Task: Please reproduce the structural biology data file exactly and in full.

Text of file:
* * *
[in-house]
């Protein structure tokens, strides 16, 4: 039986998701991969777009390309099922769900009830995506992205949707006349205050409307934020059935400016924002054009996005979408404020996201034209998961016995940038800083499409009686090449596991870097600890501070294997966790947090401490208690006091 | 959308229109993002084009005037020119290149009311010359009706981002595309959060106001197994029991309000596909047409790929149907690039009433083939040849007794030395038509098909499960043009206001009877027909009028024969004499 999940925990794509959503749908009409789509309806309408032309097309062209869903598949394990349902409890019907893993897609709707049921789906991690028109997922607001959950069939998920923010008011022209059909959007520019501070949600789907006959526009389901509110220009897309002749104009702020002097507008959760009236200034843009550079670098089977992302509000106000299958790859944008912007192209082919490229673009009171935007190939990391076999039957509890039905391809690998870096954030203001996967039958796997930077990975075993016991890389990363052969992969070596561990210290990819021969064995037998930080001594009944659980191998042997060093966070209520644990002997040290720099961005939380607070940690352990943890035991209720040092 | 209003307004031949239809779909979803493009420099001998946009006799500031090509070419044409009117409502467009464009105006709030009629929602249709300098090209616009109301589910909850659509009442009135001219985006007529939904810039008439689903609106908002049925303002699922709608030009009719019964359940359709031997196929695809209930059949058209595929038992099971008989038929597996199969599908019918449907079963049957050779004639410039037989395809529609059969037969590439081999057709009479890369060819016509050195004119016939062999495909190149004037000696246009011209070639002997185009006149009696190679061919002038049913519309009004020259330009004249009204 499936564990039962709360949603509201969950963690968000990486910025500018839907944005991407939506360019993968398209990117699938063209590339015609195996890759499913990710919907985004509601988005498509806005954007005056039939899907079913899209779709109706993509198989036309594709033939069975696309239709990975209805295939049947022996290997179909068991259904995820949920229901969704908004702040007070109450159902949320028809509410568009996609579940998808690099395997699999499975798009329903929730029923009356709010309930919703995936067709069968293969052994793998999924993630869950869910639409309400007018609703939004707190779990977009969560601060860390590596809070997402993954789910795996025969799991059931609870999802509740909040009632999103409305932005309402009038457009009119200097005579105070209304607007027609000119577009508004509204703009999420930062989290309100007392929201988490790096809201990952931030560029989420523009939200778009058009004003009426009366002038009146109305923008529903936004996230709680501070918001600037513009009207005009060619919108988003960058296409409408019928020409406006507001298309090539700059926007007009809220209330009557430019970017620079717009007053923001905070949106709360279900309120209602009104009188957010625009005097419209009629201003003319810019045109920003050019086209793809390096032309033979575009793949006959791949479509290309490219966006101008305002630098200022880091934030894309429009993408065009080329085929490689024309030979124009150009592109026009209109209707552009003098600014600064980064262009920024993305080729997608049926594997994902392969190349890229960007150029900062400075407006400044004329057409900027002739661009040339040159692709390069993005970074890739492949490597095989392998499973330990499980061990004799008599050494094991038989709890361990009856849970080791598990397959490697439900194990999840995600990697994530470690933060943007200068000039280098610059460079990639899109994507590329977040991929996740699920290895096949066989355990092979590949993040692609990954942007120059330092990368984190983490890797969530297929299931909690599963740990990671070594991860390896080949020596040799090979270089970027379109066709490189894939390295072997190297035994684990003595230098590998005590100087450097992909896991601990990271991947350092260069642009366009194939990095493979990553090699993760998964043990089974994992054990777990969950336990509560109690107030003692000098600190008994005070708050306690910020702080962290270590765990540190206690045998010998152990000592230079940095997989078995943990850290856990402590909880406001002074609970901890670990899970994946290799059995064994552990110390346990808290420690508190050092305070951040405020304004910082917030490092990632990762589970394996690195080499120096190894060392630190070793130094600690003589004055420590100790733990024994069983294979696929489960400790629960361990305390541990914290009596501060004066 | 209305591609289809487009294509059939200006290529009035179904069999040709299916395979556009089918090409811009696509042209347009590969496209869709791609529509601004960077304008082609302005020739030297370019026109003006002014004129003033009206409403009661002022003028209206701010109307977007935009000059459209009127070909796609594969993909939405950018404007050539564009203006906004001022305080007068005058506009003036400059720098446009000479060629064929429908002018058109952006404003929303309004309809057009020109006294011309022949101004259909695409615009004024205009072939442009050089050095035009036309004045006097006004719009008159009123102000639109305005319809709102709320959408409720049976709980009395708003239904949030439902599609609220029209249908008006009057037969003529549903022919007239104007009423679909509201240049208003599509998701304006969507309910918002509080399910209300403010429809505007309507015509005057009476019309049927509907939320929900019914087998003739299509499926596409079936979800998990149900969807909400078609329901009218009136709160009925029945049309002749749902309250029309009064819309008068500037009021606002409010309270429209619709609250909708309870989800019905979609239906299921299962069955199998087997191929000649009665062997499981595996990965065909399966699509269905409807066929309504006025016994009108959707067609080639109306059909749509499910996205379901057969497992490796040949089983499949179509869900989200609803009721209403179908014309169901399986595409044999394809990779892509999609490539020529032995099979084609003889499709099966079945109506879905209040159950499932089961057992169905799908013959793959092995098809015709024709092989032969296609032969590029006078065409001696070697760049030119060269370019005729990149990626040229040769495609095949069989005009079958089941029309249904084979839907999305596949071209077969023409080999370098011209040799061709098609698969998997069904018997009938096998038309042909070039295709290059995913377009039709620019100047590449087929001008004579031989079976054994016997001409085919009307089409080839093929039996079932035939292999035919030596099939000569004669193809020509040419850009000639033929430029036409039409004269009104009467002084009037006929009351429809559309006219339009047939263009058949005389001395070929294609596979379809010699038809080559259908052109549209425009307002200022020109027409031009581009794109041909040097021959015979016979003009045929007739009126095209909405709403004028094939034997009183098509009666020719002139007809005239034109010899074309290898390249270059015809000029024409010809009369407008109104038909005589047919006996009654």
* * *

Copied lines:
[in-house]
């Protein structure tokens, strides 16, 4: 039986998701991969777009390309099922769900009830995506992205949707006349205050409307934020059935400016924002054009996005979408404020996201034209998961016995940038800083499409009686090449596991870097600890501070294997966790947090401490208690006091 | 959308229109993002084009005037020119290149009311010359009706981002595309959060106001197994029991309000596909047409790929149907690039009433083939040849007794030395038509098909499960043009206001009877027909009028024969004499 999940925990794509959503749908009409789509309806309408032309097309062209869903598949394990349902409890019907893993897609709707049921789906991690028109997922607001959950069939998920923010008011022209059909959007520019501070949600789907006959526009389901509110220009897309002749104009702020002097507008959760009236200034843009550079670098089977992302509000106000299958790859944008912007192209082919490229673009009171935007190939990391076999039957509890039905391809690998870096954030203001996967039958796997930077990975075993016991890389990363052969992969070596561990210290990819021969064995037998930080001594009944659980191998042997060093966070209520644990002997040290720099961005939380607070940690352990943890035991209720040092 | 209003307004031949239809779909979803493009420099001998946009006799500031090509070419044409009117409502467009464009105006709030009629929602249709300098090209616009109301589910909850659509009442009135001219985006007529939904810039008439689903609106908002049925303002699922709608030009009719019964359940359709031997196929695809209930059949058209595929038992099971008989038929597996199969599908019918449907079963049957050779004639410039037989395809529609059969037969590439081999057709009479890369060819016509050195004119016939062999495909190149004037000696246009011209070639002997185009006149009696190679061919002038049913519309009004020259330009004249009204 499936564990039962709360949603509201969950963690968000990486910025500018839907944005991407939506360019993968398209990117699938063209590339015609195996890759499913990710919907985004509601988005498509806005954007005056039939899907079913899209779709109706993509198989036309594709033939069975696309239709990975209805295939049947022996290997179909068991259904995820949920229901969704908004702040007070109450159902949320028809509410568009996609579940998808690099395997699999499975798009329903929730029923009356709010309930919703995936067709069968293969052994793998999924993630869950869910639409309400007018609703939004707190779990977009969560601060860390590596809070997402993954789910795996025969799991059931609870999802509740909040009632999103409305932005309402009038457009009119200097005579105070209304607007027609000119577009508004509204703009999420930062989290309100007392929201988490790096809201990952931030560029989420523009939200778009058009004003009426009366002038009146109305923008529903936004996230709680501070918001600037513009009207005009060619919108988003960058296409409408019928020409406006507001298309090539700059926007007009809220209330009557430019970017620079717009007053923001905070949106709360279900309120209602009104009188957010625009005097419209009629201003003319810019045109920003050019086209793809390096032309033979575009793949006959791949479509290309490219966006101008305002630098200022880091934030894309429009993408065009080329085929490689024309030979124009150009592109026009209109209707552009003098600014600064980064262009920024993305080729997608049926594997994902392969190349890229960007150029900062400075407006400044004329057409900027002739661009040339040159692709390069993005970074890739492949490597095989392998499973330990499980061990004799008599050494094991038989709890361990009856849970080791598990397959490697439900194990999840995600990697994530470690933060943007200068000039280098610059460079990639899109994507590329977040991929996740699920290895096949066989355990092979590949993040692609990954942007120059330092990368984190983490890797969530297929299931909690599963740990990671070594991860390896080949020596040799090979270089970027379109066709490189894939390295072997190297035994684990003595230098590998005590100087450097992909896991601990990271991947350092260069642009366009194939990095493979990553090699993760998964043990089974994992054990777990969950336990509560109690107030003692000098600190008994005070708050306690910020702080962290270590765990540190206690045998010998152990000592230079940095997989078995943990850290856990402590909880406001002074609970901890670990899970994946290799059995064994552990110390346990808290420690508190050092305070951040405020304004910082917030490092990632990762589970394996690195080499120096190894060392630190070793130094600690003589004055420590100790733990024994069983294979696929489960400790629960361990305390541990914290009596501060004066 | 209305591609289809487009294509059939200006290529009035179904069999040709299916395979556009089918090409811009696509042209347009590969496209869709791609529509601004960077304008082609302005020739030297370019026109003006002014004129003033009206409403009661002022003028209206701010109307977007935009000059459209009127070909796609594969993909939405950018404007050539564009203006906004001022305080007068005058506009003036400059720098446009000479060629064929429908002018058109952006404003929303309004309809057009020109006294011309022949101004259909695409615009004024205009072939442009050089050095035009036309004045006097006004719009008159009123102000639109305005319809709102709320959408409720049976709980009395708003239904949030439902599609609220029209249908008006009057037969003529549903022919007239104007009423679909509201240049208003599509998701304006969507309910918002509080399910209300403010429809505007309507015509005057009476019309049927509907939320929900019914087998003739299509499926596409079936979800998990149900969807909400078609329901009218009136709160009925029945049309002749749902309250029309009064819309008068500037009021606002409010309270429209619709609250909708309870989800019905979609239906299921299962069955199998087997191929000649009665062997499981595996990965065909399966699509269905409807066929309504006025016994009108959707067609080639109306059909749509499910996205379901057969497992490796040949089983499949179509869900989200609803009721209403179908014309169901399986595409044999394809990779892509999609490539020529032995099979084609003889499709099966079945109506879905209040159950499932089961057992169905799908013959793959092995098809015709024709092989032969296609032969590029006078065409001696070697760049030119060269370019005729990149990626040229040769495609095949069989005009079958089941029309249904084979839907999305596949071209077969023409080999370098011209040799061709098609698969998997069904018997009938096998038309042909070039295709290059995913377009039709620019100047590449087929001008004579031989079976054994016997001409085919009307089409080839093929039996079932035939292999035919030596099939000569004669193809020509040419850009000639033929430029036409039409004269009104009467002084009037006929009351429809559309006219339009047939263009058949005389001395070929294609596979379809010699038809080559259908052109549209425009307002200022020109027409031009581009794109041909040097021959015979016979003009045929007739009126095209909405709403004028094939034997009183098509009666020719002139007809005239034109010899074309290898390249270059015809000029024409010809009369407008109104038909005589047919006996009654």